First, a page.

JERUSALEM (JTA) – The Eulogizer is a new column (soon-to-be blog) that highlights the life accomplishments of famous and not-so-famous Jews who have passed away recently. Learn about their achievements, honor their memories and celebrate Jewish lives well lived with The Eulogizer. Write to the Eulogizer at firstname.lastname@example.org. Read previous columns here.
Yakov Kreizberg, 51, conductor
Yakov Kreizberg, an internationally known conductor who left the Soviet Union in the 1970s and later divided his time between Europe and the United States, died March 15 at his home in Monte Carlo after a long illness. He was 51.
At the time of his death, Kreizberg was chief conductor and artistic adviser of the Netherlands Philharmonic and Netherlands Chamber Orchestras. He also had led, at various times, the Theater Krefeld Mönchengladbach, Bournemouth Symphony Orchestra, Komische Oper in Berlin, Wiener Symphoniker and Monte Carlo Philharmonic.
He performed as a guest conductor with leading European and American orchestras, including the New York Philharmonic, Philadelphia Philharmonic, Boston Symphony, Chicago Symphony and Los Angeles Philharmonic orchestras, but “never succeeded in securing the music directorship in the U.S. that his supporters felt he deserved,” the British newspaper The Guardian wrote in an obituary.
The Guardian described Kreizberg as having “carved a significant reputation for himself both in the opera house and on the concert platform.”
British concert pianist Stephen Hough wrote that Kreizberg was “a musician of great elegance and passion, with an intense focus and a warm, lovable personality — not a series of qualities automatically found combined in the same person.”
Author and cultural commentator Norman Lebrecht said Kreizberg was “full of vim and ambition, brilliant in Russian and Czech repertory, [and] a courteous man with the sweetest smile.”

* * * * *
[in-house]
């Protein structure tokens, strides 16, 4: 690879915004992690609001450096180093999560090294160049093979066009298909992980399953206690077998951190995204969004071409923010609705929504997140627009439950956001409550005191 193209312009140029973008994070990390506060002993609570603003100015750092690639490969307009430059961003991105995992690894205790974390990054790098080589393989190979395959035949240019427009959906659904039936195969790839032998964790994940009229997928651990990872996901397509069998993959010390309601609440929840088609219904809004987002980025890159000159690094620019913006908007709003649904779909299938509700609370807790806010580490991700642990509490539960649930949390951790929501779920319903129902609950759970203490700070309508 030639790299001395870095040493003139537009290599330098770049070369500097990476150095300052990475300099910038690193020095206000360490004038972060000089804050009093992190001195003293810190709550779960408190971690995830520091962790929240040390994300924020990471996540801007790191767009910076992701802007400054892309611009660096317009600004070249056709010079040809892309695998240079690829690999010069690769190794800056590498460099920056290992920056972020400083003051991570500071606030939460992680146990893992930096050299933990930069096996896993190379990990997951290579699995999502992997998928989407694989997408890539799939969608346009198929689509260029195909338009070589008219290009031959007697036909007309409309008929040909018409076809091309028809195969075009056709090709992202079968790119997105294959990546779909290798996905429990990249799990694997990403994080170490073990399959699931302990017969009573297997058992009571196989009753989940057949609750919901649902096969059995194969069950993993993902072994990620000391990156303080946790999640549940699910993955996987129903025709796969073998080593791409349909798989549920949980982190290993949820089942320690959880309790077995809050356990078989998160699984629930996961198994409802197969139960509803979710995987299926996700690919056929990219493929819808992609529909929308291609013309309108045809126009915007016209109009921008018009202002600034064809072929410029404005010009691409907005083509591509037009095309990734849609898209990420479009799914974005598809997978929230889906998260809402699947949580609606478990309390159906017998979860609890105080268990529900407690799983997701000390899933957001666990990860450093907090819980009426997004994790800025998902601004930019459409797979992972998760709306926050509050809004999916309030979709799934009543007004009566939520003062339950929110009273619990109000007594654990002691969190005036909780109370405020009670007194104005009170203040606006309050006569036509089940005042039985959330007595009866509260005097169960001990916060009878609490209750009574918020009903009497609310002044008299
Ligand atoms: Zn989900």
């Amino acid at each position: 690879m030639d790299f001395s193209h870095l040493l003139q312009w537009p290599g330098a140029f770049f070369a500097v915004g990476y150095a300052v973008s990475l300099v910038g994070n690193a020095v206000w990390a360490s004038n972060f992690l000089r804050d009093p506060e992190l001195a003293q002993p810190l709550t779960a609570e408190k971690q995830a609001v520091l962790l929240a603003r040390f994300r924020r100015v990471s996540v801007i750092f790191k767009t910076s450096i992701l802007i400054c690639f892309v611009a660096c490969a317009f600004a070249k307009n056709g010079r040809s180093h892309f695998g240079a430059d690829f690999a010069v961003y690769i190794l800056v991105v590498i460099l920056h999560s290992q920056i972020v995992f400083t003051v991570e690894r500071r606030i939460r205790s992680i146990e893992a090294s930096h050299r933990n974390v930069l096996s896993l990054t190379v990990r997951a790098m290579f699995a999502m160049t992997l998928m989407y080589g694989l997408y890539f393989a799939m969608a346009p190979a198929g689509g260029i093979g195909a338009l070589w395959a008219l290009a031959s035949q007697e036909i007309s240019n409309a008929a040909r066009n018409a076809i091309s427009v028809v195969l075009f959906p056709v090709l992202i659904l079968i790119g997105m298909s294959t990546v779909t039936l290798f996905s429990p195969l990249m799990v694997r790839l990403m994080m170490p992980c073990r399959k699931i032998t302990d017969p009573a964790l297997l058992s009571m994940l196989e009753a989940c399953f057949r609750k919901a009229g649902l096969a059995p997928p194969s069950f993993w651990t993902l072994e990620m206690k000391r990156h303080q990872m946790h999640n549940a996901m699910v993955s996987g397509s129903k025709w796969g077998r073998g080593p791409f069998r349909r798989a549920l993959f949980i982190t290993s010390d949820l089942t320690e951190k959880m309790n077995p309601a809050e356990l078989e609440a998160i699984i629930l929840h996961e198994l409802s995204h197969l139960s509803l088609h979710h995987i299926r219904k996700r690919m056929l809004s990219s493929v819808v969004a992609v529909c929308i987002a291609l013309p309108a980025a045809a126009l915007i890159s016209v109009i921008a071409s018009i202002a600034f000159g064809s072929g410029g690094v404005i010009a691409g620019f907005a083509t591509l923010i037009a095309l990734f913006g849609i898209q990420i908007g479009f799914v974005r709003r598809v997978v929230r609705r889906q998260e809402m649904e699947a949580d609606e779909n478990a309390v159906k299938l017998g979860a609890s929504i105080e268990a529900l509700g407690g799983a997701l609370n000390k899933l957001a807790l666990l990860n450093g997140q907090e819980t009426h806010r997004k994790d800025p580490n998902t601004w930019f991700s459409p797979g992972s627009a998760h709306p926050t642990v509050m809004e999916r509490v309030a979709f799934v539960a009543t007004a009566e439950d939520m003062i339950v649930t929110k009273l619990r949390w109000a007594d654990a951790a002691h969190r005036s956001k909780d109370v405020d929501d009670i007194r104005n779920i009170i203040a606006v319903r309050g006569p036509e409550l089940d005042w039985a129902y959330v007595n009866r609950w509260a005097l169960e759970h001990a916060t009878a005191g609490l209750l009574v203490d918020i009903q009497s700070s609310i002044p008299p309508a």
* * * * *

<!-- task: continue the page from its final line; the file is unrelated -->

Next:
Kreizberg was born in Leningrad, now St. Petersburg, and studied under Ilya Musin. He immigrated to the United States in 1976 and studied with leading American conductors such as Leonard Bernstein, Seiji Ozawa, Erich Leinsdorf and Michael Tilson Thomas. He won first prize in a leading conducting competition in 1986, and began his career at the Krefeld Opera and Lower Rhine Symphony Orchestra.
From there he went to the Komische Opera in Berlin but left in 2001 following disputes over the range and scale of the company’s work. During that time, he also was principal conductor of the Bournemouth Symphony Orchestra, and took it to Carnegie Hall. His British operatic debut was at Glyndebourne in 1992 with Janacek’s Jenufa, and The Guardian said he “impressed critics and audiences alike by bringing an ideal blend of incisive ferocity and searing lyricism to the score.”
His recordings included Shostakovich and Dvorak symphonies, Symphony No. 4 by Franz Schmidt and a number of discs with violinist Julia Fischer. Kreizberg conducted his final concert with the Netherlands Philharmonic Orchestra on Feb. 14 at the Concertgebouw in Amsterdam. The program included Prokofiev’s Violin Concerto No. 2 and Rimsky-Korsakov’s Scheherazade.
Ze’ev Boim, 67, Israeli Knesset member
Kadima Party Knesset member died March 18 at 67 in a Milwaukee hospital, where he was being treated for cancer. A state funeral was held for Boim in Israel. Prime Minister Benjamin Netanyahu credited Boim “with advancing education, values and love of the land and people of Israel,” and Kadima Party Chairwoman Tzipi Livni said Boim “always represented the values which Zionism was founded upon.”
Herman Wouk’s wife, Yiddish theater actress
Betty Wouk, 90, the wife and literary agent of novelist Herman Wouk, died March 17. She met Wouk during World War II when the ship on which he was serving, the USS Zane, was undergoing repairs in San Pedro, Calif. She converted to Judaism when they married in 1945.
Longtime Yiddish theater actress Shifra Lerer, a “winsome and wide-ranging trouper of the Yiddish theater” for 90 years after being discovered at age 5 in Argentina by Boris Thomashefsky, died March 12 in Manhattan at 95.